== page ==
Charles “Chuck” Geschke, co-founder of the leading software company Adobe that invented PDFs, died at the age of 81 on Friday, the company said in A declaration.
“This is a huge loss for the entire Adobe community and the tech industry, for whom he has been a guide and hero for decades,” Adobe CEO Shantanu Narayen wrote, in an email to staff.
“As co-founders of Adobe, Chuck and John Warnock developed revolutionary software that revolutionized the way people create and communicate,” he continued. “Chuck has inspired the company to relentlessly innovate, which has resulted in some of the most transformative software inventions, including the ubiquitous PDF, Acrobat, Illustrator, Premiere Pro, and Photoshop.”
After earning a PhD from Carnegie Mellon University, Geschke met Warnock while working at the Xerox Palo Alto Research Center, according to the new Mercury. The two left the company in 1982 and founded Adobe to develop software. Their first product was Adobe PostScript, which Narayen hailed as “an innovative technology that provided a radical new way to print text and images on paper and sparked the desktop publishing revolution.
Geschke retired as president of Adobe in 2000 after nearly two decades at the helm of the company. He was co-chair of the Adobe board alongside Warnock from 1997 to 2o17 and served on the board until April 2020, when he became a member of the board emeritus.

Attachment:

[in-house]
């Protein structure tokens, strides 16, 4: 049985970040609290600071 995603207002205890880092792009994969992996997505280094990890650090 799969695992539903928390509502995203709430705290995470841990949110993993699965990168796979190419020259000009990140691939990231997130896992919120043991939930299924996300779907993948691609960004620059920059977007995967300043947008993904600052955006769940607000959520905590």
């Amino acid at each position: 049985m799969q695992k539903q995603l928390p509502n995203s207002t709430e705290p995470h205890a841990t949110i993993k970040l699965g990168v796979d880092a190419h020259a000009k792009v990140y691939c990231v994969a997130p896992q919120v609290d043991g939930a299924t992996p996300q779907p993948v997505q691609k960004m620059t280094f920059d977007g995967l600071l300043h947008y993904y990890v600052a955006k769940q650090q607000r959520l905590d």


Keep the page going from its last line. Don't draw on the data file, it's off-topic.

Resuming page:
“I could never have imagined having a better, friendlier or more knowledgeable business partner,” Warnock said in a statement shared by Adobe. “Not having Chuck in our lives will leave a huge hole and those who knew him will all agree.”
President Barack Obama awarded Geschke and Warnock the National Medal of Technology In 2008.
Geschke’s wife said he was just as proud of his family as he was of his professional achievements.
“He was a famous businessman, the founder of a great company in the United States and around the world, and of course he was very, very proud of that and it was a huge achievement in his life, but this was not his goal – really, his family was, ”said Nancy“ Nan ”Geschke the new Mercury the Saturday. “He’s always called himself the luckiest man in the world.”
In addition to his lasting impression on the tech industry, Geschke also survived a kidnapping attempt in 1992. Two men grabbed him at gunpoint as he arrived at work one morning and held him hostage for four days, demanding ransom. The Associated Press reported at the time. He was eventually rescued by officers with the Federal Bureau of Investigation.
Geschke is survived by his wife, three children and sevinto grandchildren, the Mercury News reported.